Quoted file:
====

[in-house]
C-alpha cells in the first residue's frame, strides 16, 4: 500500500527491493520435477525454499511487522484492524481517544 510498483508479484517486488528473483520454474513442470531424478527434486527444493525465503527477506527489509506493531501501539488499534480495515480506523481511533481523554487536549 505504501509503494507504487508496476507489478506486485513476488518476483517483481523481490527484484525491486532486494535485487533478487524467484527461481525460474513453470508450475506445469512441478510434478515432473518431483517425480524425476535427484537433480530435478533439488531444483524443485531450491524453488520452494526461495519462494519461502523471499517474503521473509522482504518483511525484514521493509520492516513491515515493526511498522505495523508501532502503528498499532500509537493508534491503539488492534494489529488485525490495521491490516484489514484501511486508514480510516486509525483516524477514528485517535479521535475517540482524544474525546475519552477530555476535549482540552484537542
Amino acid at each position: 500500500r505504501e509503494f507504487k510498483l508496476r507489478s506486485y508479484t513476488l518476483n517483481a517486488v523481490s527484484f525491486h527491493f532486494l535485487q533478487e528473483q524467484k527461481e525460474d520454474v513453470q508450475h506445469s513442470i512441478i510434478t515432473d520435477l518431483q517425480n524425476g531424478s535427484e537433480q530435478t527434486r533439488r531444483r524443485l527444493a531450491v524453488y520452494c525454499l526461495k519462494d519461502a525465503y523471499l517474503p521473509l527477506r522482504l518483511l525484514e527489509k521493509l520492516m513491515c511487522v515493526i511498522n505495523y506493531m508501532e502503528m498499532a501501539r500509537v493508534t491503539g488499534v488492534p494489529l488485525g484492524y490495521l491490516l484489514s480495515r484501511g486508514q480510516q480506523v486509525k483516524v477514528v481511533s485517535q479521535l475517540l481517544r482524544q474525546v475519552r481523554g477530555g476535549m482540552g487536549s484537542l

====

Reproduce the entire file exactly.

[in-house]
C-alpha cells in the first residue's frame, strides 16, 4: 500500500527491493520435477525454499511487522484492524481517544 510498483508479484517486488528473483520454474513442470531424478527434486527444493525465503527477506527489509506493531501501539488499534480495515480506523481511533481523554487536549 505504501509503494507504487508496476507489478506486485513476488518476483517483481523481490527484484525491486532486494535485487533478487524467484527461481525460474513453470508450475506445469512441478510434478515432473518431483517425480524425476535427484537433480530435478533439488531444483524443485531450491524453488520452494526461495519462494519461502523471499517474503521473509522482504518483511525484514521493509520492516513491515515493526511498522505495523508501532502503528498499532500509537493508534491503539488492534494489529488485525490495521491490516484489514484501511486508514480510516486509525483516524477514528485517535479521535475517540482524544474525546475519552477530555476535549482540552484537542
Amino acid at each position: 500500500r505504501e509503494f507504487k510498483l508496476r507489478s506486485y508479484t513476488l518476483n517483481a517486488v523481490s527484484f525491486h527491493f532486494l535485487q533478487e528473483q524467484k527461481e525460474d520454474v513453470q508450475h506445469s513442470i512441478i510434478t515432473d520435477l518431483q517425480n524425476g531424478s535427484e537433480q530435478t527434486r533439488r531444483r524443485l527444493a531450491v524453488y520452494c525454499l526461495k519462494d519461502a525465503y523471499l517474503p521473509l527477506r522482504l518483511l525484514e527489509k521493509l520492516m513491515c511487522v515493526i511498522n505495523y506493531m508501532e502503528m498499532a501501539r500509537v493508534t491503539g488499534v488492534p494489529l488485525g484492524y490495521l491490516l484489514s480495515r484501511g486508514q480510516q480506523v486509525k483516524v477514528v481511533s485517535q479521535l475517540l481517544r482524544q474525546v475519552r481523554g477530555g476535549m482540552g487536549s484537542l